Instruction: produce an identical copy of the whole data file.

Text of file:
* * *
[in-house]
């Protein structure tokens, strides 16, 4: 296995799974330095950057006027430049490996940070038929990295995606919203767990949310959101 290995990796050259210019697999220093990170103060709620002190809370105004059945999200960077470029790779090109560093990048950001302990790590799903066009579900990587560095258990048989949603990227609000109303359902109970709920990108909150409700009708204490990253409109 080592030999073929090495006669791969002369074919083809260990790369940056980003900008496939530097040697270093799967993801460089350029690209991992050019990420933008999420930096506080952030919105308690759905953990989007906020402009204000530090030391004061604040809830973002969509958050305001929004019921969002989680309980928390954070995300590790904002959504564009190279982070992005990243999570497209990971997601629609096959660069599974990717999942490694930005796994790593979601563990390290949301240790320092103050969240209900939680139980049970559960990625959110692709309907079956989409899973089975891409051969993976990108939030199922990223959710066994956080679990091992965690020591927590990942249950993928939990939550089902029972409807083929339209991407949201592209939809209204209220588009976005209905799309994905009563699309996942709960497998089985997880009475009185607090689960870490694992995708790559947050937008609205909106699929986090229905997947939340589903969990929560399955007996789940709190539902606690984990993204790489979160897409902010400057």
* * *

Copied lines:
[in-house]
């Protein structure tokens, strides 16, 4: 296995799974330095950057006027430049490996940070038929990295995606919203767990949310959101 290995990796050259210019697999220093990170103060709620002190809370105004059945999200960077470029790779090109560093990048950001302990790590799903066009579900990587560095258990048989949603990227609000109303359902109970709920990108909150409700009708204490990253409109 080592030999073929090495006669791969002369074919083809260990790369940056980003900008496939530097040697270093799967993801460089350029690209991992050019990420933008999420930096506080952030919105308690759905953990989007906020402009204000530090030391004061604040809830973002969509958050305001929004019921969002989680309980928390954070995300590790904002959504564009190279982070992005990243999570497209990971997601629609096959660069599974990717999942490694930005796994790593979601563990390290949301240790320092103050969240209900939680139980049970559960990625959110692709309907079956989409899973089975891409051969993976990108939030199922990223959710066994956080679990091992965690020591927590990942249950993928939990939550089902029972409807083929339209991407949201592209939809209204209220588009976005209905799309994905009563699309996942709960497998089985997880009475009185607090689960870490694992995708790559947050937008609205909106699929986090229905997947939340589903969990929560399955007996789940709190539902606690984990993204790489979160897409902010400057």